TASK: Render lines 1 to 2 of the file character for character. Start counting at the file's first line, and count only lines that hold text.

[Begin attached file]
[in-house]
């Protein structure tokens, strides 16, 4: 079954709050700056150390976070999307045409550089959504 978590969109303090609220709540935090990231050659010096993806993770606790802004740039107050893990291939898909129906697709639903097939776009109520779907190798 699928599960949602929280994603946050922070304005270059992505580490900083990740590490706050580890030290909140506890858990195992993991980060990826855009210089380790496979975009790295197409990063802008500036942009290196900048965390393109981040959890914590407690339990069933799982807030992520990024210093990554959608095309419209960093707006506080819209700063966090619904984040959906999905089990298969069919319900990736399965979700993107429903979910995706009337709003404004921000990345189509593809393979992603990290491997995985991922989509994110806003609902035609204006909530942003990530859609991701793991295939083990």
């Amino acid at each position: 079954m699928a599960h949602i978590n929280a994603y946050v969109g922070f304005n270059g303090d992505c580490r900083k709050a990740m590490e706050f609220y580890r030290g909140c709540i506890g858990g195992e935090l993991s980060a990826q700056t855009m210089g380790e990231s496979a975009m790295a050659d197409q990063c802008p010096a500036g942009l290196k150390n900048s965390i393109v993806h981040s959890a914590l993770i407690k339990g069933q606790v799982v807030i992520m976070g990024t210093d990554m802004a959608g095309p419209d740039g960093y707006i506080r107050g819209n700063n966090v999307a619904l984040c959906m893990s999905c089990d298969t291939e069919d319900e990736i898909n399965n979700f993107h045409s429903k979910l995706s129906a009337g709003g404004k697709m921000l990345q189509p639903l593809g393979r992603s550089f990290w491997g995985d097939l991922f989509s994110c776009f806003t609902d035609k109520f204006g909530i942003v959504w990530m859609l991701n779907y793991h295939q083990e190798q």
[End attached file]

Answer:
[in-house]
């Protein structure tokens, strides 16, 4: 079954709050700056150390976070999307045409550089959504 978590969109303090609220709540935090990231050659010096993806993770606790802004740039107050893990291939898909129906697709639903097939776009109520779907190798 699928599960949602929280994603946050922070304005270059992505580490900083990740590490706050580890030290909140506890858990195992993991980060990826855009210089380790496979975009790295197409990063802008500036942009290196900048965390393109981040959890914590407690339990069933799982807030992520990024210093990554959608095309419209960093707006506080819209700063966090619904984040959906999905089990298969069919319900990736399965979700993107429903979910995706009337709003404004921000990345189509593809393979992603990290491997995985991922989509994110806003609902035609204006909530942003990530859609991701793991295939083990």